Shaun Ossei-Owusu

Shaun Ossei-Owusu is a writing fellow at The American Prospect.

Recent Articles

Poverty’s Punishment: America’s Oppressive Bail Regime

Bail systems across the country continue to function as another way the criminal justice system exacerbates poverty and racial inequality.

(Photo: Flickr/Matthias Müller)
In 2010, 16-year-old Kalief Browder was arrested for allegedly stealing a backpack. He could not afford to post bail and spent nearly three years on Rikers Island, one of the country’s worst correctional facilities. Mr. Browder spent two of these years in solitary confinement. He repeatedly tried to take his life . In 2013, the prosecutor’s office dropped the charges and released him. Two years later, he committed suicide. The Browder tragedy captured widespread public attention. Mayor Bill de Blasio, Supreme Court Justice Anthony Kennedy, and others weighed in on this miscarriage of justice. In October, rapper Jay Z announced his plans for a film about Browder’s life. Ava DuVernay’s new mass incarceration documentary 13th , discusses Browder’s case and includes surveilliance video that shows Browder being beaten by inmates and correctional officers. One week after the film’s release, Kalief’s mother Venida, an outspoken criminal justice...

Race and the Tragedy of Quota-Based Policing

Arrest targets compound the risk of racially biased stop-and-frisk.

Max Herman/NurPhoto/Sipa via AP Images
This article appears in the Fall 2016 issue of The American Prospect magazine. Subscribe here . Criminal justice reform divides into two seemingly irreconcilable camps: Black Lives Matter versus blue lives matter. On one side are racial minorities—often led by women—and allied whites who acknowledge that having black or brown skin can be a death-dealing hazard. These individuals are exasperated about lethal police violence and the resultant lack of accountability. On the other side are cops and their apologists. They reject the idea of police bias, are bewildered at the energy minorities spend protesting police brutality (as opposed to in-group violence), and argue that the only kind of “reform” necessary should tilt toward police. Despite their sharp disagreements, there may be one issue on which these two groups might agree: the undesirability of quotas in police forces. By police quotas, I mean formal and informal measures that require police officers to...

Will Black Lives Matter to the Supreme Court?

Three cases provide cues on how the Court may handle race and criminal justice questions that are roiling the country.

(Photo: Flickr/Davis Staedtler)
One common theme in news stories about the current docket of cases before the Supreme Court is that they are boring , uncontroversial, and even “ sleepy .” Some analysts have concluded that the eight justices have avoided taking on blockbuster cases that may end up in a tie. Nevertheless, the Supreme Court recently heard three cases involving race and criminal justice that, while they aren’t the kind of attention-grabbing conflicts likely to inspire debates in cafes and college classrooms, could provide important guidance on where American jurisprudence may be headed on these issues. Since Ferguson, there has been sustained national attention on criminal justice reform. Rappers and athletes talk about the need for change; the video archive of black people killed by police grows every month; and the racial gap in confidence in the police continues to widen. The Court can ignore, address, or backpedal on policing—and any one of these choices can shape the...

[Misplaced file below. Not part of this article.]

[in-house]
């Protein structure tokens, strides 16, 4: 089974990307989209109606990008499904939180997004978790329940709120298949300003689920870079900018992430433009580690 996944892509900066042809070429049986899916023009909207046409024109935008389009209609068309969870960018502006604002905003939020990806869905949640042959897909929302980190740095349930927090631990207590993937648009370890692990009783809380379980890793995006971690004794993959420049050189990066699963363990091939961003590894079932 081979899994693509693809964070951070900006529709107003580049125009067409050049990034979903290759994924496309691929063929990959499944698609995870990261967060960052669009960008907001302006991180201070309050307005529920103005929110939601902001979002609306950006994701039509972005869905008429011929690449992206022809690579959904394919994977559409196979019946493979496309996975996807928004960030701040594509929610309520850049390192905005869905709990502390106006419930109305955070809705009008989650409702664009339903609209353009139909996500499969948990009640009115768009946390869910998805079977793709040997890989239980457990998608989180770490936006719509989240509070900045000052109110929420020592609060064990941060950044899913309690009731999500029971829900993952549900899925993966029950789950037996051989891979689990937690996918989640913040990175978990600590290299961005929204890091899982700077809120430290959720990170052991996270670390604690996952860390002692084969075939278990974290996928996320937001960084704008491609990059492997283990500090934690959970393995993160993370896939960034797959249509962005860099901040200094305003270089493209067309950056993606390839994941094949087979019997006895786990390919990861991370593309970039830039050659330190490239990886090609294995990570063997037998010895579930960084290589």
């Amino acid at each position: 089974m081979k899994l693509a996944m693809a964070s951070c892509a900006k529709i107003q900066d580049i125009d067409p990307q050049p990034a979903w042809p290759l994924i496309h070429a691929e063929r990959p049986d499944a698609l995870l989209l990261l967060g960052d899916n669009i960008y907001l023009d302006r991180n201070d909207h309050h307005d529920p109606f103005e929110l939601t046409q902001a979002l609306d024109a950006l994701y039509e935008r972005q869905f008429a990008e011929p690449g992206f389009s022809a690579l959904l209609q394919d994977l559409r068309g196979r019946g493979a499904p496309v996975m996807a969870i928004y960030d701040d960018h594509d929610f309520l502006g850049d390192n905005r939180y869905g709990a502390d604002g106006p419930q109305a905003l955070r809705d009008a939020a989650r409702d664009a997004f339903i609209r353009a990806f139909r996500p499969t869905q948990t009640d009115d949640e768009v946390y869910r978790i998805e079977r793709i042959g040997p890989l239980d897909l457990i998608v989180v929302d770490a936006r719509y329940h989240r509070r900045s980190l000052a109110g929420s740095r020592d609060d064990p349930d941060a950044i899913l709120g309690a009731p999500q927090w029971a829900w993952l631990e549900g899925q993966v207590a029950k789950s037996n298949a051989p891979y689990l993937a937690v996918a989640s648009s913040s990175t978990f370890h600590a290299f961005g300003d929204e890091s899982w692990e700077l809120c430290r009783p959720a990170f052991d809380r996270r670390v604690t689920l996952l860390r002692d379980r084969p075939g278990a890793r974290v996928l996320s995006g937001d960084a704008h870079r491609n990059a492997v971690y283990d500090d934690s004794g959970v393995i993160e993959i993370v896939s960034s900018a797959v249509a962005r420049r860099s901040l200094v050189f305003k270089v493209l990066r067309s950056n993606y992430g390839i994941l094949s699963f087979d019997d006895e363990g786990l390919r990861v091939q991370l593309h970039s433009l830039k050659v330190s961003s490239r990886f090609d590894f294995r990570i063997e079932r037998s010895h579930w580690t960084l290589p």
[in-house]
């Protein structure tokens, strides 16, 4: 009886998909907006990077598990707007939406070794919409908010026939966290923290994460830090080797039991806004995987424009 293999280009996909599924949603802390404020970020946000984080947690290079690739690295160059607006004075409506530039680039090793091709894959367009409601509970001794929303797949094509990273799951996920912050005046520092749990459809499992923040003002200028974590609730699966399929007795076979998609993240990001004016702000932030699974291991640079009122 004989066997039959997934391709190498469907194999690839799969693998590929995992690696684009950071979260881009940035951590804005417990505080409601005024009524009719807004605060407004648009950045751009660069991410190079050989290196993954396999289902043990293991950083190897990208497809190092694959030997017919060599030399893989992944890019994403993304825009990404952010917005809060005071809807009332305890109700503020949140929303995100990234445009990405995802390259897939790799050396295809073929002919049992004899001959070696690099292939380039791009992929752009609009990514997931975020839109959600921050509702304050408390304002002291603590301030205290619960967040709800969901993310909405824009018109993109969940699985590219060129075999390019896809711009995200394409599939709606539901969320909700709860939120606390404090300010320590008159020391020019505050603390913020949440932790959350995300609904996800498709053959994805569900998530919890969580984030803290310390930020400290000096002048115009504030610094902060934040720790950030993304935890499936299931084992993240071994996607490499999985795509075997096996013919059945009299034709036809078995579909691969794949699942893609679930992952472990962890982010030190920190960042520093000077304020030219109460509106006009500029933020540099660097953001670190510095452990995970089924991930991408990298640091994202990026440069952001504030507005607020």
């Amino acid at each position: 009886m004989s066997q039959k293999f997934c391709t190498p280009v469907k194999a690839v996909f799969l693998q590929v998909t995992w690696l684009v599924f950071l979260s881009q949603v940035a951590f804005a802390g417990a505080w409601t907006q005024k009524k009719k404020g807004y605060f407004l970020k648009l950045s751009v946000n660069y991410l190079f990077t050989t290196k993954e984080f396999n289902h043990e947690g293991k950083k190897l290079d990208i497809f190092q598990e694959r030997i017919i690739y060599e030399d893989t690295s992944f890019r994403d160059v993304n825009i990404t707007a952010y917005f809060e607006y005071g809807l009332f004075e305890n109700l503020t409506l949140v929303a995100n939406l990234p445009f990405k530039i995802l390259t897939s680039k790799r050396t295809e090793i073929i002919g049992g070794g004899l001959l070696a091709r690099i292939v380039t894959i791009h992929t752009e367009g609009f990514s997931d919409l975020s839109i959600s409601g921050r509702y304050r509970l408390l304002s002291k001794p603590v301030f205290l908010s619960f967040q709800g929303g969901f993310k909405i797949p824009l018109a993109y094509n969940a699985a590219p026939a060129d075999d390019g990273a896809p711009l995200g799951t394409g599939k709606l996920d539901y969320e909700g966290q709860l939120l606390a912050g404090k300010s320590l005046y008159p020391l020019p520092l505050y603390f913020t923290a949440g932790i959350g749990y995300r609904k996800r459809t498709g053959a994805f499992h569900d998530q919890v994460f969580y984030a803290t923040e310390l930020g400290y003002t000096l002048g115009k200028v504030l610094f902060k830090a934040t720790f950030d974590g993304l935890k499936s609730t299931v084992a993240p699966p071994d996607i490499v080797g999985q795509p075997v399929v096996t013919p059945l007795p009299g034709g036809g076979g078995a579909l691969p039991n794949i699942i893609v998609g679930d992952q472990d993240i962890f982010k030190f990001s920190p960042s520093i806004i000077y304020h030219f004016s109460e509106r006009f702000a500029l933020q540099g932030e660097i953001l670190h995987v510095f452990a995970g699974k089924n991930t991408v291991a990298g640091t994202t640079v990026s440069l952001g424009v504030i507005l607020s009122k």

Black Burdens, White Wages, and the Persistence of Economic Inequality

A new report finds that the racial wage gap has widened since 1979.

(Photo: Shutterstock)
The Equal Employment Opportunity Commission recently announced that beginning in March 2018, the agency plans to require employers with 100 or more employees to provide wage data broken down by race, gender, and ethnicity. “Collecting data is a critical step in delivering on the promise of equal pay,” U.S. Secretary of Labor Thomas E. Perez said in statement. “Better data will not only help enforcement agencies do their work, but it helps employers to evaluate their own pay practices to prevent pay discrimination in their workplaces.” The EEOC move comes on the heels of a troubling Economic Policy Institute (EPI) report published in late September. The study analyzes wage data from 1979 through 2015 and splinters the narratives of African American economic progress often offered by the left and the right . EPI researchers found that rhapsodic accounts of black advancement can be misleading: The report documented that wage inequality is more acute today than it...